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Two Rivers says masks save lives and mask mandates makes sense, but only municipalities can pass a mandate

Two Rivers says masks save lives and mask mandates makes sense, but only municipalities can pass a mandate

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This video graph tracks the seven-day average of positive cases, per 100,000 of population. The graph compares data for the USA, taken from the CDC; Nebraska, taken from DHHS, and Two Rivers’ website for its seven-county region.

KEARNEY — Jeremy Eschliman, health director of Two Rivers Public Health Department, compares wearing masks during the COVID-19 pandemic to wearing seat belts in cars.

Jeremy Eschliman

Jeremy Eschliman

“Seat belts save lives. Science has proven that. The same could be said about COVID-19 if a wide swath of the population wore masks,” he said.

Eschliman made that request at a Two Rivers Zoom session with community leaders in Holdrege Monday. Identical sessions are set for noon today in Kearney and again Thursday in Lexington.

His plea came several hours after Gov. Pete Ricketts announced new statewide Directed Health Measures that will take effect at midnight Wednesday. Masks are encouraged but not required, Ricketts said, and that concerns Two Rivers. “The numbers are not going in the right direction,” Eschliman said.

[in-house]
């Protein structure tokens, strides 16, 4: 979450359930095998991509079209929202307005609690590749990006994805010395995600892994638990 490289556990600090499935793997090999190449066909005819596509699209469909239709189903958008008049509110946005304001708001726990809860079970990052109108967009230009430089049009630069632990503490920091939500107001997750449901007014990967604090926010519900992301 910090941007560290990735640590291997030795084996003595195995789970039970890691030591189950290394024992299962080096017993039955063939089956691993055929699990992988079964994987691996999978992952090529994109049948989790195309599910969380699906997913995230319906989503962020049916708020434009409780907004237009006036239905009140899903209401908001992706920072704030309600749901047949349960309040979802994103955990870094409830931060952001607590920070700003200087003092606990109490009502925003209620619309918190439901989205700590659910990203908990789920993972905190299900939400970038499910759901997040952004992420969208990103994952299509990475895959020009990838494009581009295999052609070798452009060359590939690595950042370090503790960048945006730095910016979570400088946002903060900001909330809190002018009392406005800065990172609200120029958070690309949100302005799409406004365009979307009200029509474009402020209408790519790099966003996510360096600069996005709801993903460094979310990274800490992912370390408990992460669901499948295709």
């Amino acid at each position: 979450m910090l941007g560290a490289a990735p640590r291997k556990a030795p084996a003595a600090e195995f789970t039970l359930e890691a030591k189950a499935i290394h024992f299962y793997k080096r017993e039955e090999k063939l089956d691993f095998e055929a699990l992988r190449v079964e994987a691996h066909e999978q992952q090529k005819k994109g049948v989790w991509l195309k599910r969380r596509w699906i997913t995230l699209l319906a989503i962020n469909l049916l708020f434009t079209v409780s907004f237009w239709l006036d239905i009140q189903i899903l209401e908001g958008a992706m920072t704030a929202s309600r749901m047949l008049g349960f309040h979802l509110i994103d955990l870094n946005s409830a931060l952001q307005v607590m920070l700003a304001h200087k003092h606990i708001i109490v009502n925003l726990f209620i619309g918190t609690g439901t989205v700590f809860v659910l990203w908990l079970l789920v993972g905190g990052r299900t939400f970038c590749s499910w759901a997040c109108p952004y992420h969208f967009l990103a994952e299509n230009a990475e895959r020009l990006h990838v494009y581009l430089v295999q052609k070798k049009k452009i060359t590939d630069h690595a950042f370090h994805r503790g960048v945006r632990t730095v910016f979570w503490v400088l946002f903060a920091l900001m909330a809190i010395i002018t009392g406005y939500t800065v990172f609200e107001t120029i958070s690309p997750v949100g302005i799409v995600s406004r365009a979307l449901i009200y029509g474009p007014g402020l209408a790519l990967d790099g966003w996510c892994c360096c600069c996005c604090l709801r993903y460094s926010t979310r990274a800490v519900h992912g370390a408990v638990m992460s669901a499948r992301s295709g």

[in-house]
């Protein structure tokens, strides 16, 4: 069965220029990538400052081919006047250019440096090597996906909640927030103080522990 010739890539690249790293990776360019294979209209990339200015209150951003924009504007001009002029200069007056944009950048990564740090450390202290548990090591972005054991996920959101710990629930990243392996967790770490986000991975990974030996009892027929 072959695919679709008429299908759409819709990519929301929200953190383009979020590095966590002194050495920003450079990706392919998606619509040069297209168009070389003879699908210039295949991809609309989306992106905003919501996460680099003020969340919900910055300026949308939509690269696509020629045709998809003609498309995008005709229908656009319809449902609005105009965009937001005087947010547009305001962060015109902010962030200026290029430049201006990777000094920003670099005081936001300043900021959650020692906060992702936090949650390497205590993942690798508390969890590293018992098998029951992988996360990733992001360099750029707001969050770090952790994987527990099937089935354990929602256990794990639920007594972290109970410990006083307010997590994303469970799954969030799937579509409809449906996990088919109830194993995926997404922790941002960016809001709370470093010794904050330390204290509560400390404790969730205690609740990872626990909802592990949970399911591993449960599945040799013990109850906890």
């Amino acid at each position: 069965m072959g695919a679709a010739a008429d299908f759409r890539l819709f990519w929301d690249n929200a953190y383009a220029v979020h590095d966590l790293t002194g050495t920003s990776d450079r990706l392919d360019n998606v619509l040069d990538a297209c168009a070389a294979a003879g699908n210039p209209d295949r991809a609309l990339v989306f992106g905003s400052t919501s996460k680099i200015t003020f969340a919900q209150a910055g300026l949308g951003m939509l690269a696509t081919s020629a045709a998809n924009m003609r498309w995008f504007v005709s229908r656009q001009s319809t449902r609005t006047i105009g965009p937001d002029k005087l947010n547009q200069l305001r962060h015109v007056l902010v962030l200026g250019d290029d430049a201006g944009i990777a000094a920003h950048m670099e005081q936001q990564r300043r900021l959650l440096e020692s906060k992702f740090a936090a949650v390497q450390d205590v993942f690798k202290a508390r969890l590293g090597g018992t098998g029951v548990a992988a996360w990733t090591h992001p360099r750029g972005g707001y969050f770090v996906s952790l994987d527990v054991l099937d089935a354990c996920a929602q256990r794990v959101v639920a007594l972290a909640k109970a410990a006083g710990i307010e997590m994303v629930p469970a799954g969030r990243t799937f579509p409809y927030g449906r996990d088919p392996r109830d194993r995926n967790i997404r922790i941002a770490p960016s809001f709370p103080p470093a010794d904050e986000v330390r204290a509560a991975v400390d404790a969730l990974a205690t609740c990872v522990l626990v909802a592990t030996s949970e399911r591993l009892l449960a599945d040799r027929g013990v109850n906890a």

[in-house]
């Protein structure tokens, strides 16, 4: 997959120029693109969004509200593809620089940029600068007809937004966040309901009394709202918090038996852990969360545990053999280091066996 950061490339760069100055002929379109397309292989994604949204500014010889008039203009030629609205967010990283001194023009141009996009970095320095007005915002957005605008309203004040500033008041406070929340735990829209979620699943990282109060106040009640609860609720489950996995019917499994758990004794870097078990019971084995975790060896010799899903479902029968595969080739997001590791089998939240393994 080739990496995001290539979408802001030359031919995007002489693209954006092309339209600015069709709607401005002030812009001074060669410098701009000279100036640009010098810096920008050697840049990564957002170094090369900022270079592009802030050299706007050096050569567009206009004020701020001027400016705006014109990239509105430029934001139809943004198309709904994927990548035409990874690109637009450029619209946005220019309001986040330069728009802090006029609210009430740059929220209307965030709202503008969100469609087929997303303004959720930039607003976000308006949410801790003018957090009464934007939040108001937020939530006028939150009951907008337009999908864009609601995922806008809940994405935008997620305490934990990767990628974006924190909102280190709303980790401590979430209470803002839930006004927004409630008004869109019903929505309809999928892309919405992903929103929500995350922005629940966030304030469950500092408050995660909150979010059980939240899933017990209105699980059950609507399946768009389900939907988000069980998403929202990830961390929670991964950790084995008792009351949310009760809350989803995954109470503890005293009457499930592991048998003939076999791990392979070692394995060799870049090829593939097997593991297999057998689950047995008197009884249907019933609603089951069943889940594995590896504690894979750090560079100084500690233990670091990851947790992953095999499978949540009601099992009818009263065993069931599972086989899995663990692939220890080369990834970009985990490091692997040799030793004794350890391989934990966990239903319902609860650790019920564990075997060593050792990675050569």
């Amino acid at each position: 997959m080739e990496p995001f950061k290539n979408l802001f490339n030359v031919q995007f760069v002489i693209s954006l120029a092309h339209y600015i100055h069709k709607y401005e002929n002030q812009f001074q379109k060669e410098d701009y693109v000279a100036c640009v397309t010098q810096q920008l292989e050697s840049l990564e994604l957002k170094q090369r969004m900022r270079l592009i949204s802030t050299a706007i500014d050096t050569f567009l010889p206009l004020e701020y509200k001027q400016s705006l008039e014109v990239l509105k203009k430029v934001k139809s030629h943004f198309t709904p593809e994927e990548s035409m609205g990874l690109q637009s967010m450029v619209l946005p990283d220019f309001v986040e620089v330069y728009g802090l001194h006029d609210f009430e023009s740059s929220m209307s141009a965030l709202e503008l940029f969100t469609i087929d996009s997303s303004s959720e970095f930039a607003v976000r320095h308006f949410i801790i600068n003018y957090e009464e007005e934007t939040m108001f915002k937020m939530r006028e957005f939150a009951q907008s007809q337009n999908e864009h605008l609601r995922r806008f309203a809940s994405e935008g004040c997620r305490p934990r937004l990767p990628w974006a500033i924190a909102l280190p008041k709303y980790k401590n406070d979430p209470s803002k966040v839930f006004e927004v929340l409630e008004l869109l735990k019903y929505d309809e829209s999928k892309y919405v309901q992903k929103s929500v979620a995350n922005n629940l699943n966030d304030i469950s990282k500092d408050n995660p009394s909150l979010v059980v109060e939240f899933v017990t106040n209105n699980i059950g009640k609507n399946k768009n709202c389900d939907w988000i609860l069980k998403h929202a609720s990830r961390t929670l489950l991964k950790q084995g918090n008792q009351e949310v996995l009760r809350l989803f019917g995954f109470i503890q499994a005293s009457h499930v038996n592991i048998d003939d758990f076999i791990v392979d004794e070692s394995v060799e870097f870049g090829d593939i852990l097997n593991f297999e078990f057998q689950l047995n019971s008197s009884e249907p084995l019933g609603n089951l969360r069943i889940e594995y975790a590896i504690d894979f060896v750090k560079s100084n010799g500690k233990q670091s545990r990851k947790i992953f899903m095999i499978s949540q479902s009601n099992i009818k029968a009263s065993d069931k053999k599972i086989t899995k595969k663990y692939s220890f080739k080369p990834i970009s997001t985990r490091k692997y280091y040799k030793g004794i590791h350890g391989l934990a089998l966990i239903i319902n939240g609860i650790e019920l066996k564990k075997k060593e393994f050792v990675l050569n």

Aravind Menon

Aravind Menon

Added Aravind Menon, Two Rivers epidemiologist, “Cases are like a stepladder, increasing every week. There is a huge ballooning of cases in Buffalo County.”

In Buffalo County, there were 111 new cases Monday, 102 on Sunday, 54 Saturday and 142 Friday. There have been 671 new cases in the last four weeks. Masks would slow that down, Menon said.

Cotton is best

Menon said masks must fit snugly and cover a person’s face from the top of the nose to the bottom of the chin.

He talked about the benefits of masks made of two layers of cotton. He said a study at Virginia Tech said that “even a cotton T-shirt” is more effective than a mask of wool or muslin because cotton keeps out up to 67 percent of COVID-19 droplets.

“We see tightly woven cloth masks are really effective. Small particles can’t get through, and large particles are stopped almost completely. Mostly small/medium particles are a problem with COVID, but masks manage to capture a large part of them,” he said. “The fear is not the virus passing through the mask, but the virus piggybacking on other things like phlegm, etc.”


This graph shows how cases of COVID-19 have soared this fall in Buffalo County (top) and the other six counties in the Two Rivers Public Health Department.

Beds filling up

As cases spike, the region’s hospital beds are filling up.

As of Monday, COVID patients occupied 36 percent of the 238 hospital beds in the seven-county Two Rivers area, said Katherine Mulligan, Two Rivers planning section supervisor. She said 75 percent of the region’s ICU beds are in use.

“With masks, there would be less prevalence of COVID-19 in the community. There would be more children in schools, more businesses prospering and fewer people in hospitals,” Eschliman said.